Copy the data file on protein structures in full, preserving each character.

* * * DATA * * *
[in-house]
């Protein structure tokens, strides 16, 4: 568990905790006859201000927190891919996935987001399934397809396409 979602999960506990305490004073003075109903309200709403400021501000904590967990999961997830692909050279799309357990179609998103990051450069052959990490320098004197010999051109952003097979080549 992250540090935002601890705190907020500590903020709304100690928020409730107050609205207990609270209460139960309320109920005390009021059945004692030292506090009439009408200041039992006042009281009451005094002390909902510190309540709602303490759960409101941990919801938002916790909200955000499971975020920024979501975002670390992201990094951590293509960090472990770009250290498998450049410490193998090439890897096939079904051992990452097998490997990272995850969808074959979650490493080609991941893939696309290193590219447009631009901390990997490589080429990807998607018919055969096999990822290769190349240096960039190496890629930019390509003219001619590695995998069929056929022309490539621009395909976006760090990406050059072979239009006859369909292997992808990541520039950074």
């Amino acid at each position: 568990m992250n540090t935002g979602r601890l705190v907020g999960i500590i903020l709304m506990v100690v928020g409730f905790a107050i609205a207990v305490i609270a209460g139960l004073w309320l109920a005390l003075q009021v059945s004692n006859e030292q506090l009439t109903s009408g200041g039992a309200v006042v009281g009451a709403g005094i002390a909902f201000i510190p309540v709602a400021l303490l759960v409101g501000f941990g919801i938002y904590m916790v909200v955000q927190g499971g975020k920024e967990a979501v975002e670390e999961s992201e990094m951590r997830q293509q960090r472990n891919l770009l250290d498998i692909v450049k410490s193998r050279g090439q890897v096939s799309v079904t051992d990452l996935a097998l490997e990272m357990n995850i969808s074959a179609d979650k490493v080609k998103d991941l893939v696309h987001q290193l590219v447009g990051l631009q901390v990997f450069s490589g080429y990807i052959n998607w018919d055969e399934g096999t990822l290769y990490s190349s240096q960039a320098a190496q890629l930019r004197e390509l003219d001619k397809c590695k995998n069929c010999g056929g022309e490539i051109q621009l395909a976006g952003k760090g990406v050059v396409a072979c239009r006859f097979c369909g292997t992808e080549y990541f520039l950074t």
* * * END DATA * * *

[in-house]
């Protein structure tokens, strides 16, 4: 568990905790006859201000927190891919996935987001399934397809396409 979602999960506990305490004073003075109903309200709403400021501000904590967990999961997830692909050279799309357990179609998103990051450069052959990490320098004197010999051109952003097979080549 992250540090935002601890705190907020500590903020709304100690928020409730107050609205207990609270209460139960309320109920005390009021059945004692030292506090009439009408200041039992006042009281009451005094002390909902510190309540709602303490759960409101941990919801938002916790909200955000499971975020920024979501975002670390992201990094951590293509960090472990770009250290498998450049410490193998090439890897096939079904051992990452097998490997990272995850969808074959979650490493080609991941893939696309290193590219447009631009901390990997490589080429990807998607018919055969096999990822290769190349240096960039190496890629930019390509003219001619590695995998069929056929022309490539621009395909976006760090990406050059072979239009006859369909292997992808990541520039950074």
């Amino acid at each position: 568990m992250n540090t935002g979602r601890l705190v907020g999960i500590i903020l709304m506990v100690v928020g409730f905790a107050i609205a207990v305490i609270a209460g139960l004073w309320l109920a005390l003075q009021v059945s004692n006859e030292q506090l009439t109903s009408g200041g039992a309200v006042v009281g009451a709403g005094i002390a909902f201000i510190p309540v709602a400021l303490l759960v409101g501000f941990g919801i938002y904590m916790v909200v955000q927190g499971g975020k920024e967990a979501v975002e670390e999961s992201e990094m951590r997830q293509q960090r472990n891919l770009l250290d498998i692909v450049k410490s193998r050279g090439q890897v096939s799309v079904t051992d990452l996935a097998l490997e990272m357990n995850i969808s074959a179609d979650k490493v080609k998103d991941l893939v696309h987001q290193l590219v447009g990051l631009q901390v990997f450069s490589g080429y990807i052959n998607w018919d055969e399934g096999t990822l290769y990490s190349s240096q960039a320098a190496q890629l930019r004197e390509l003219d001619k397809c590695k995998n069929c010999g056929g022309e490539i051109q621009l395909a976006g952003k760090g990406v050059v396409a072979c239009r006859f097979c369909g292997t992808e080549y990541f520039l950074t």